How boards can create resilient business models

27th October 2016 By David Wood, Deputy Chair, Scottish Forum on Natural Capital

Key points

  • Leading businesses are increasingly focusing on a more holistic view of their business activity and realising that they are creating value beyond their financial numbers.
  • Businesses need to recognise their environmental impact and dependencies to assess the risks to the long term sustainability of their business models.
  • The Natural Capital Protocol is a standardised framework to identify, measure and value a business’ impacts and dependencies.

Leading businesses are increasingly focusing on a more holistic view of their business activity and realising that they are creating value beyond their financial numbers. To them it is becoming clear that in order to sustain their business model over the long term, they need to think about their impacts and dependencies – and consequently the risks they face - across a broader range of perspectives.

This was one of the key points discussed at a breakfast event on 7 October convened by ICAS, The Institute of Directors in Scotland and the Scottish Forum on Natural Capital.  Entitled “Directing for resilience: how can board members create resilient business models?”, the event was attended by a variety of business leaders from listed companies to SMEs.

Such a holistic approach needs to ensure that the business model can be sustained as a source of profits whilst ensuring that sufficient innovation – disruptive as well as incremental – is also occurring. It also needs to address the impacts and dependencies of its activities on a whole range of other “stakeholders” such as employees, the local community and broader society, and the natural environment (natural capital) – as well as ensuring that everyone in the organisation is “doing the right thing” and maintaining the organisation’s integrity and reputation.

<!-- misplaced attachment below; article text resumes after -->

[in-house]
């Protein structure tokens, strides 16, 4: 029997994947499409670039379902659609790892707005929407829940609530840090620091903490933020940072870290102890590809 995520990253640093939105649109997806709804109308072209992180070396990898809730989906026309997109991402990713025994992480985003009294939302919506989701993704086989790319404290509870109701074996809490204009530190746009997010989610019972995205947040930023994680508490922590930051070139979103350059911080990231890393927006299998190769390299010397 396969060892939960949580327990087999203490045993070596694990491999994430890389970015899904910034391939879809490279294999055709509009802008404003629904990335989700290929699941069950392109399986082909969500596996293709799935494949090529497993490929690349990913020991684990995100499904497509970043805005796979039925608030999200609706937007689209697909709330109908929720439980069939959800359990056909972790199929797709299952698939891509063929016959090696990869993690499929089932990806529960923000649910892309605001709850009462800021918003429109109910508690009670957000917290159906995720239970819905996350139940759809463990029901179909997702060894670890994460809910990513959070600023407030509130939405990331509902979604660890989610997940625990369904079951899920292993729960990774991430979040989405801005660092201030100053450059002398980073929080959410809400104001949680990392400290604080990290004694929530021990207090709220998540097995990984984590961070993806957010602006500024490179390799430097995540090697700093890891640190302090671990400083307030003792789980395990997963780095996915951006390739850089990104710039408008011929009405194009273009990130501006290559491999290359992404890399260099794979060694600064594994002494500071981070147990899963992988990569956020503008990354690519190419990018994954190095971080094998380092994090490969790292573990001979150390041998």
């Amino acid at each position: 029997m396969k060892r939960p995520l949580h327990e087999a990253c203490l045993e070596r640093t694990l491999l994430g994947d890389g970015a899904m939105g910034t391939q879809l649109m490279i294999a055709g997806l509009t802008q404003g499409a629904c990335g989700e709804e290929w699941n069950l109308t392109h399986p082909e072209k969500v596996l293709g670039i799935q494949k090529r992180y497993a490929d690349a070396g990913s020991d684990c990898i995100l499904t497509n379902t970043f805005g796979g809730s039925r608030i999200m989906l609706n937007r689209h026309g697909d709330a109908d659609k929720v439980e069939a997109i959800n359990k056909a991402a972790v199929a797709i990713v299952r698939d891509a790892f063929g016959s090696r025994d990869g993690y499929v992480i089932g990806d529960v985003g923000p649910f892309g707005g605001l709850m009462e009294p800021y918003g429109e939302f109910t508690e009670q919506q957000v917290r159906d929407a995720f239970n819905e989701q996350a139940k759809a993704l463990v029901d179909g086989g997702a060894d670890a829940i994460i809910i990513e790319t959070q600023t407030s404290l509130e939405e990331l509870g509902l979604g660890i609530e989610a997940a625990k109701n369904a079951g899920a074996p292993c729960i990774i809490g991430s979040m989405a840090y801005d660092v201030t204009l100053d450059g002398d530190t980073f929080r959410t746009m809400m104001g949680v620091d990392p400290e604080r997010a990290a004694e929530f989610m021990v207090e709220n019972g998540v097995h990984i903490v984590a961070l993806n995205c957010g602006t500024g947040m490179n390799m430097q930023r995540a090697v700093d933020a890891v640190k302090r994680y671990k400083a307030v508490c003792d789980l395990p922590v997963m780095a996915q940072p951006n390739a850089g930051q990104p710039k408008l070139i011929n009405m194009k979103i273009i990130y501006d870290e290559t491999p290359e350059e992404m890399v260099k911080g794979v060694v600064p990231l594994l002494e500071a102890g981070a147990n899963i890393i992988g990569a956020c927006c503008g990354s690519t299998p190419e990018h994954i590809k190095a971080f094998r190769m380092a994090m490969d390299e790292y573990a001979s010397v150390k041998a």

Natural capital

A number of the attendees admitted that they had really only considered the impact of their businesses - and dependencies of those business - on natural capital, after being invited to the event. They had therefore started to realise the relevance of natural resources for their businesses and the possible risks arising to their business models from depletion or sudden non-availability of these resources.

Natural capital was a new term to a number of participants and struck some as a term that was appropriate for certain audiences, but it was suggested that more accessible terminology would be needed to successfully engage with the population of consumers. Certainly, we would need to influence populations and drive changes to consumer behaviour if we were to secure the right incentives on business and ensure that all stakeholders were focused on the overall objective of sustaining our stocks of natural assets such as plants, water, animals, air, soils and minerals.

The whisky industry was held out as an example of an industry which has embraced considerations of natural capital. The Scotch Whisky Association has just released an updated environmental strategy for the Industry, and it was reported that individual distillers are making huge progress in energy efficiency, switching to renewables, reducing packaging waste and improving recycling, ensuring more sustainable land use through their supply chains, and improving water efficiency.  This had benefited the natural environment, but had also benefited the distillery companies through cost savings and a whole range of process and other efficiencies.

It was agreed that we shouldn’t just focus on the risks arising from natural capital considerations, but that for most businesses there are significant business opportunities which can be generated, through cost savings, improving competitiveness, improving client relationships and driving innovation in new technology and new processes to minimise impacts and dependencies.